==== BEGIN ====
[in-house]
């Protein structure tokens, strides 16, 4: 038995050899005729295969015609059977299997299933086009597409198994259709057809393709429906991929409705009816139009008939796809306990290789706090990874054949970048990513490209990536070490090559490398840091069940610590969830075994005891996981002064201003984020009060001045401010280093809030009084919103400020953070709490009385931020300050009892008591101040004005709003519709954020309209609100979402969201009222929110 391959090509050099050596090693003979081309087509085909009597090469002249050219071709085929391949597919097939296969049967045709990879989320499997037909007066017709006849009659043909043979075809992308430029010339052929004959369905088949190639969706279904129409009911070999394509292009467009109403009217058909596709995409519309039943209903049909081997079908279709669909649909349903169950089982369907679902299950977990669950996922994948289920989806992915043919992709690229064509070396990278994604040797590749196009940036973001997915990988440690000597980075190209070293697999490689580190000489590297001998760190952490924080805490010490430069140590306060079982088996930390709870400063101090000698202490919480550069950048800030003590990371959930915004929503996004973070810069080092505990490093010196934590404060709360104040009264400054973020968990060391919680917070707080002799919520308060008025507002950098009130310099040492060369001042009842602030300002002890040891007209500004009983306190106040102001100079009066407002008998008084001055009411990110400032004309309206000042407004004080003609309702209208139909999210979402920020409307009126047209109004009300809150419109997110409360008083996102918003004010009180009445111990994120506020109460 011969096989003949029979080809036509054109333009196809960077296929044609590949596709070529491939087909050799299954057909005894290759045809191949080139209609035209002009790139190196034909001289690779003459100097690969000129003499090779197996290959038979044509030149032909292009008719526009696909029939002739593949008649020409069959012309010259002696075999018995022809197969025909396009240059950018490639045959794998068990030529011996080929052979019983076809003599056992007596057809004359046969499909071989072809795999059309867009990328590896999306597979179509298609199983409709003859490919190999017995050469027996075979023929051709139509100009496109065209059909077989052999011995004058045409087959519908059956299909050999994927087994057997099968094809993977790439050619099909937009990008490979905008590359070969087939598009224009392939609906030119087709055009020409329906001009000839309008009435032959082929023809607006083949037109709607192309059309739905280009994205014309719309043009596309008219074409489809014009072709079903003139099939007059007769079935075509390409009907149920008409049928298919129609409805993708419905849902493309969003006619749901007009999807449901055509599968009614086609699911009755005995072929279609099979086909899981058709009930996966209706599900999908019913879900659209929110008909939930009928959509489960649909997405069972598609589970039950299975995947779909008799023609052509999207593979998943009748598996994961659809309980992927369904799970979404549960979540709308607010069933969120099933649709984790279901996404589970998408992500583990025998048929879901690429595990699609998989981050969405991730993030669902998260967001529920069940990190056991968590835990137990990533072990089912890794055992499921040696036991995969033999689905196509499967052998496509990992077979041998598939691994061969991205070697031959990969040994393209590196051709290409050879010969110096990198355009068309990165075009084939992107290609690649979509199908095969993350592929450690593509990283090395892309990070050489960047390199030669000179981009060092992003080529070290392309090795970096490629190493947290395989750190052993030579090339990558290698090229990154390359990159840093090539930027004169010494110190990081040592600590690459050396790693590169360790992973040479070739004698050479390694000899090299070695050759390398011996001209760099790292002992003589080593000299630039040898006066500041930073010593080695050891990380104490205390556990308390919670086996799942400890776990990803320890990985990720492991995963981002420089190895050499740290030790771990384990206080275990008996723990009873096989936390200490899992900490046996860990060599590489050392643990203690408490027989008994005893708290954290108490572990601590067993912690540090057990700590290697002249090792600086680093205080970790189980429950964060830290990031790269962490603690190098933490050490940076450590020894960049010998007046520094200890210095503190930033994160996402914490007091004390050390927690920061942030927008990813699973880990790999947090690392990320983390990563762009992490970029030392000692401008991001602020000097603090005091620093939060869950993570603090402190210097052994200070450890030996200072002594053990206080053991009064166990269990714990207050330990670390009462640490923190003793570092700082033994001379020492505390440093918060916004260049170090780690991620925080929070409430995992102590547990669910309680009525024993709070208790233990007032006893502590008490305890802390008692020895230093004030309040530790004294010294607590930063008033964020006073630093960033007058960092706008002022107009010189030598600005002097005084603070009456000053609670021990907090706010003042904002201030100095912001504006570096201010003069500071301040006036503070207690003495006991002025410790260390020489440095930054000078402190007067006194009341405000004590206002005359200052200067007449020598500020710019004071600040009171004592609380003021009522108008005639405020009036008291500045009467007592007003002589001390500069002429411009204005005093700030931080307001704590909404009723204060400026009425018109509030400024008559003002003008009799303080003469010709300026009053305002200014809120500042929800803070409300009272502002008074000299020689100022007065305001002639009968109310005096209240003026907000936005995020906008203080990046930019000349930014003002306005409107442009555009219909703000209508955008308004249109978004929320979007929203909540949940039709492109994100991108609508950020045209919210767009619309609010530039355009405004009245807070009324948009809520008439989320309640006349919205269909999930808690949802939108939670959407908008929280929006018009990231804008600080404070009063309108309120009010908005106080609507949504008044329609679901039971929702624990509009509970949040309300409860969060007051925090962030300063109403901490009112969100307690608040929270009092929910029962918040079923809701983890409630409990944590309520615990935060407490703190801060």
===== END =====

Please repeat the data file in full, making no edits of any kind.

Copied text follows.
[in-house]
């Protein structure tokens, strides 16, 4: 038995050899005729295969015609059977299997299933086009597409198994259709057809393709429906991929409705009816139009008939796809306990290789706090990874054949970048990513490209990536070490090559490398840091069940610590969830075994005891996981002064201003984020009060001045401010280093809030009084919103400020953070709490009385931020300050009892008591101040004005709003519709954020309209609100979402969201009222929110 391959090509050099050596090693003979081309087509085909009597090469002249050219071709085929391949597919097939296969049967045709990879989320499997037909007066017709006849009659043909043979075809992308430029010339052929004959369905088949190639969706279904129409009911070999394509292009467009109403009217058909596709995409519309039943209903049909081997079908279709669909649909349903169950089982369907679902299950977990669950996922994948289920989806992915043919992709690229064509070396990278994604040797590749196009940036973001997915990988440690000597980075190209070293697999490689580190000489590297001998760190952490924080805490010490430069140590306060079982088996930390709870400063101090000698202490919480550069950048800030003590990371959930915004929503996004973070810069080092505990490093010196934590404060709360104040009264400054973020968990060391919680917070707080002799919520308060008025507002950098009130310099040492060369001042009842602030300002002890040891007209500004009983306190106040102001100079009066407002008998008084001055009411990110400032004309309206000042407004004080003609309702209208139909999210979402920020409307009126047209109004009300809150419109997110409360008083996102918003004010009180009445111990994120506020109460 011969096989003949029979080809036509054109333009196809960077296929044609590949596709070529491939087909050799299954057909005894290759045809191949080139209609035209002009790139190196034909001289690779003459100097690969000129003499090779197996290959038979044509030149032909292009008719526009696909029939002739593949008649020409069959012309010259002696075999018995022809197969025909396009240059950018490639045959794998068990030529011996080929052979019983076809003599056992007596057809004359046969499909071989072809795999059309867009990328590896999306597979179509298609199983409709003859490919190999017995050469027996075979023929051709139509100009496109065209059909077989052999011995004058045409087959519908059956299909050999994927087994057997099968094809993977790439050619099909937009990008490979905008590359070969087939598009224009392939609906030119087709055009020409329906001009000839309008009435032959082929023809607006083949037109709607192309059309739905280009994205014309719309043009596309008219074409489809014009072709079903003139099939007059007769079935075509390409009907149920008409049928298919129609409805993708419905849902493309969003006619749901007009999807449901055509599968009614086609699911009755005995072929279609099979086909899981058709009930996966209706599900999908019913879900659209929110008909939930009928959509489960649909997405069972598609589970039950299975995947779909008799023609052509999207593979998943009748598996994961659809309980992927369904799970979404549960979540709308607010069933969120099933649709984790279901996404589970998408992500583990025998048929879901690429595990699609998989981050969405991730993030669902998260967001529920069940990190056991968590835990137990990533072990089912890794055992499921040696036991995969033999689905196509499967052998496509990992077979041998598939691994061969991205070697031959990969040994393209590196051709290409050879010969110096990198355009068309990165075009084939992107290609690649979509199908095969993350592929450690593509990283090395892309990070050489960047390199030669000179981009060092992003080529070290392309090795970096490629190493947290395989750190052993030579090339990558290698090229990154390359990159840093090539930027004169010494110190990081040592600590690459050396790693590169360790992973040479070739004698050479390694000899090299070695050759390398011996001209760099790292002992003589080593000299630039040898006066500041930073010593080695050891990380104490205390556990308390919670086996799942400890776990990803320890990985990720492991995963981002420089190895050499740290030790771990384990206080275990008996723990009873096989936390200490899992900490046996860990060599590489050392643990203690408490027989008994005893708290954290108490572990601590067993912690540090057990700590290697002249090792600086680093205080970790189980429950964060830290990031790269962490603690190098933490050490940076450590020894960049010998007046520094200890210095503190930033994160996402914490007091004390050390927690920061942030927008990813699973880990790999947090690392990320983390990563762009992490970029030392000692401008991001602020000097603090005091620093939060869950993570603090402190210097052994200070450890030996200072002594053990206080053991009064166990269990714990207050330990670390009462640490923190003793570092700082033994001379020492505390440093918060916004260049170090780690991620925080929070409430995992102590547990669910309680009525024993709070208790233990007032006893502590008490305890802390008692020895230093004030309040530790004294010294607590930063008033964020006073630093960033007058960092706008002022107009010189030598600005002097005084603070009456000053609670021990907090706010003042904002201030100095912001504006570096201010003069500071301040006036503070207690003495006991002025410790260390020489440095930054000078402190007067006194009341405000004590206002005359200052200067007449020598500020710019004071600040009171004592609380003021009522108008005639405020009036008291500045009467007592007003002589001390500069002429411009204005005093700030931080307001704590909404009723204060400026009425018109509030400024008559003002003008009799303080003469010709300026009053305002200014809120500042929800803070409300009272502002008074000299020689100022007065305001002639009968109310005096209240003026907000936005995020906008203080990046930019000349930014003002306005409107442009555009219909703000209508955008308004249109978004929320979007929203909540949940039709492109994100991108609508950020045209919210767009619309609010530039355009405004009245807070009324948009809520008439989320309640006349919205269909999930808690949802939108939670959407908008929280929006018009990231804008600080404070009063309108309120009010908005106080609507949504008044329609679901039971929702624990509009509970949040309300409860969060007051925090962030300063109403901490009112969100307690608040929270009092929910029962918040079923809701983890409630409990944590309520615990935060407490703190801060």